"Preception Through Process" by Tim Dallett (April 19, 1994)


Barbara Sternberg's films, particularly Through and Through (1991) and At Present (1990) are major artworks which reflect on the nature of perception and its relationship to film as a medium intrinsically in motion. The filmmaker has said she is concerned with how we situate ourselves in perception:  her films aim to be 'true' to the human process of seeing—and they are. 


The very real achievement of Through and Through is its construction of a completely original equivalence of image.  In Sternberg's films, sequences of images are given life and reality through specific strategies of motion, layering, montage, and repetition.  Images never crystallize into static, precious compositions, but rather change and overlap in response to an intensely physical sense of rhythm.  This strategy puts an image's 'informational' content to one side, rendering it in visual terms. This 'rendering visual' defers, rather than denies, an image's availability for metaphoric or symbolic interpretation by the viewer.  Such 'evenness' and 'visual equivalence' is all the more surprising and refreshing since it is achieved entirely outside the bombastic nihilism of 1980's discourse on the profusion of equivalent (and equivalently meaningless) images in contemporary culture.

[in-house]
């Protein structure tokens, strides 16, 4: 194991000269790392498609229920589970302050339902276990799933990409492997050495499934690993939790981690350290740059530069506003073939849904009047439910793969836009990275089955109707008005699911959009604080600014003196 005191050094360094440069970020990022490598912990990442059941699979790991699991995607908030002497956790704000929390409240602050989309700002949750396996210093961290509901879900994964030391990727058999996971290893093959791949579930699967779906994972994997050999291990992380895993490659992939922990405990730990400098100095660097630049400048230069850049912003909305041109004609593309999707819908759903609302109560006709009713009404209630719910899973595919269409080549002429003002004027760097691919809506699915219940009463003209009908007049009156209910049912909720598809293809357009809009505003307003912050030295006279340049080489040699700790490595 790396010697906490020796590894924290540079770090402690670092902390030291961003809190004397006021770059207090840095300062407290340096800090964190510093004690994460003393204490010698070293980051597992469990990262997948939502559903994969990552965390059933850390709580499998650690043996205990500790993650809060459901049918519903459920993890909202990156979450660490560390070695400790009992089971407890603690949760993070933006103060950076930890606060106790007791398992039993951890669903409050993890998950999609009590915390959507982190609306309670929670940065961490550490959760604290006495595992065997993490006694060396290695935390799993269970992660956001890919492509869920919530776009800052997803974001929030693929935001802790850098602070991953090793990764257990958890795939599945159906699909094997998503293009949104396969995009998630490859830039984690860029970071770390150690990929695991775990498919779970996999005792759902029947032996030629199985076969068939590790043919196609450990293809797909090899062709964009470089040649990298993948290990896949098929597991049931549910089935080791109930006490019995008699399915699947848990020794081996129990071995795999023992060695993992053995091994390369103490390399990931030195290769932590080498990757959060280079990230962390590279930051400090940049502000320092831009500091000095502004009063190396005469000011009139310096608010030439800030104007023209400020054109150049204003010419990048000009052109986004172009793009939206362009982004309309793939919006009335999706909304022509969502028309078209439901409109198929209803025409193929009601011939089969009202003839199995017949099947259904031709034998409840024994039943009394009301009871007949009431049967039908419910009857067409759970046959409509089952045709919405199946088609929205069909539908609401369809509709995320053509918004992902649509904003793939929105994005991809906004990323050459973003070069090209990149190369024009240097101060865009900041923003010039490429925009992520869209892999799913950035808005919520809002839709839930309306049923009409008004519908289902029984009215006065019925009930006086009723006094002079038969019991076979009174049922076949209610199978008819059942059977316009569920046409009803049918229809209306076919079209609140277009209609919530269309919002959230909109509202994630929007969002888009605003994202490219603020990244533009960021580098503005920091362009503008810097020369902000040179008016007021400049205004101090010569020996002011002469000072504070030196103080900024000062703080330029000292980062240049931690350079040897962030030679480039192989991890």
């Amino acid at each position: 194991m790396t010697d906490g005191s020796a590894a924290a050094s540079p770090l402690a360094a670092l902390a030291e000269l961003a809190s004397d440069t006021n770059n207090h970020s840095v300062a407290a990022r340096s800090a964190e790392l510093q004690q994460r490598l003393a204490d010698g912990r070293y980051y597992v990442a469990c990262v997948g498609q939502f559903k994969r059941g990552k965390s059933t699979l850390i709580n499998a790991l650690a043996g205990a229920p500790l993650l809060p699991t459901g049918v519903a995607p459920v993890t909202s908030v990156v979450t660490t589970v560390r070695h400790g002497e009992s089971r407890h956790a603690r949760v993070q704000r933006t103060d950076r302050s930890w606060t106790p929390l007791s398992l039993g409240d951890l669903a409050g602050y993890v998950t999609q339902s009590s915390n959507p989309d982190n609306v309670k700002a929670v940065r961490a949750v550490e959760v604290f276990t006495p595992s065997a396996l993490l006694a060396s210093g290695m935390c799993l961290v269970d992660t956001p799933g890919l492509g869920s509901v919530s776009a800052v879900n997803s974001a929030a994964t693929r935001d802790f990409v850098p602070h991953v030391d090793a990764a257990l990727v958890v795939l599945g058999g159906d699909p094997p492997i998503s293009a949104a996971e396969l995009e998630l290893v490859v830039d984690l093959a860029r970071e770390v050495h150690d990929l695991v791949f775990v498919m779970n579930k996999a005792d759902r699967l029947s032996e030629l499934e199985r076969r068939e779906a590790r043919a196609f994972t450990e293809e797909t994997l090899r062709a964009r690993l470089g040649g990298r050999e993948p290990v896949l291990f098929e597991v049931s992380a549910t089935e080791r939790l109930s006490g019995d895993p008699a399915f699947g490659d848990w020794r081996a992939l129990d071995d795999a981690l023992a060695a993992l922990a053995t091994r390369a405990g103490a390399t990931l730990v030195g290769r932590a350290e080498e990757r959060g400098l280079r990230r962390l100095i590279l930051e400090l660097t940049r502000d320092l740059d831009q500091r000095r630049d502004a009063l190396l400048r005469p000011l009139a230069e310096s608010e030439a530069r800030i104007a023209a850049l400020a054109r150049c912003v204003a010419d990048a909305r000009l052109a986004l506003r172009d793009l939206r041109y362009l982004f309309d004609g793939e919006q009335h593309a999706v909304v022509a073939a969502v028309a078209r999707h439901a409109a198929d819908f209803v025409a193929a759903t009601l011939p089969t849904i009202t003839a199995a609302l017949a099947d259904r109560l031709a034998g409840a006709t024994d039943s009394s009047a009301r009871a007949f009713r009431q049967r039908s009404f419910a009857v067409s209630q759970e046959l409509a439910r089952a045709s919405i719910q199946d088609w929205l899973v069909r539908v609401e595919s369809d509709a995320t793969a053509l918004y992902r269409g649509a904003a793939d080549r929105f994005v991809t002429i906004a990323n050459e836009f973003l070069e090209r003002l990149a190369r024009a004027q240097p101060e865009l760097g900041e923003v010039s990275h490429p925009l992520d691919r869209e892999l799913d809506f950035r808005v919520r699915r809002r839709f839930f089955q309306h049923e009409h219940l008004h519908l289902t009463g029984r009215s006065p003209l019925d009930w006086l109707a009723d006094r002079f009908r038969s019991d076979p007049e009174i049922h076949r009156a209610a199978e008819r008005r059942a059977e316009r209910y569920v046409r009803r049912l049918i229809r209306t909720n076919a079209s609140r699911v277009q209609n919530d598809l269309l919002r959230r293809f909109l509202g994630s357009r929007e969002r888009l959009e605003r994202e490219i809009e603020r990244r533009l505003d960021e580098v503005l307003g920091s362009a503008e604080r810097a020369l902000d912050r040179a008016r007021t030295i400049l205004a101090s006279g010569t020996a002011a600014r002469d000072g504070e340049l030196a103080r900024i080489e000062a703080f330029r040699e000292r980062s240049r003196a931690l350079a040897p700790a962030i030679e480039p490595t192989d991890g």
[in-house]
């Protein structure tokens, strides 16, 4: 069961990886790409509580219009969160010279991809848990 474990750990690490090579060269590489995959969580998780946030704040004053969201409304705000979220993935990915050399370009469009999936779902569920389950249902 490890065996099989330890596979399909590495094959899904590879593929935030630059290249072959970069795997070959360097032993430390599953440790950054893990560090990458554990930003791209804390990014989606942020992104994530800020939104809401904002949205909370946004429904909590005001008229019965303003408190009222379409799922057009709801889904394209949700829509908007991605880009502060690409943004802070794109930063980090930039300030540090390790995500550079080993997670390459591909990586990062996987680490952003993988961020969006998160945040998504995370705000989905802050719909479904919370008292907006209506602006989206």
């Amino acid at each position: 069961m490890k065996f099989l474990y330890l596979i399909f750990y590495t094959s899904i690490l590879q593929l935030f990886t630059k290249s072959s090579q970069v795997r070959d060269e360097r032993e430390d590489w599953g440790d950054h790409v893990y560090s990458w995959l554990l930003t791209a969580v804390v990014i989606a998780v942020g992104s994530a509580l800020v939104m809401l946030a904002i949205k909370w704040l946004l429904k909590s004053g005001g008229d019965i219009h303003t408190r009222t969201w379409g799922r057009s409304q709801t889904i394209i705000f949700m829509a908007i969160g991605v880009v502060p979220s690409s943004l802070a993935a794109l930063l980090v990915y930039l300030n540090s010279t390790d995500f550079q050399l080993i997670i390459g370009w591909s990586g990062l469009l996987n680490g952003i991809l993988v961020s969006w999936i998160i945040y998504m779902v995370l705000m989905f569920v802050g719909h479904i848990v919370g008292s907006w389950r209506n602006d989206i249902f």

Sternberg's work is typically 'Canadian'—diffident, hesitant, restrained.  It reworks familiar themes of Canadian culture—landscape, visual perception (particularly in relation to the film apparatus), memory, and identity with a restrained and diligent ethical intelligence that gathers authority as the film builds.  The work emerges from a rigorous understanding of the potential and authenticity of film as a medium, but its ultimate significance seems to me to lie in its proposition of visual 'truth' as something indirect, provisional, and subject to revision—yet also urgent, necessary, and valid.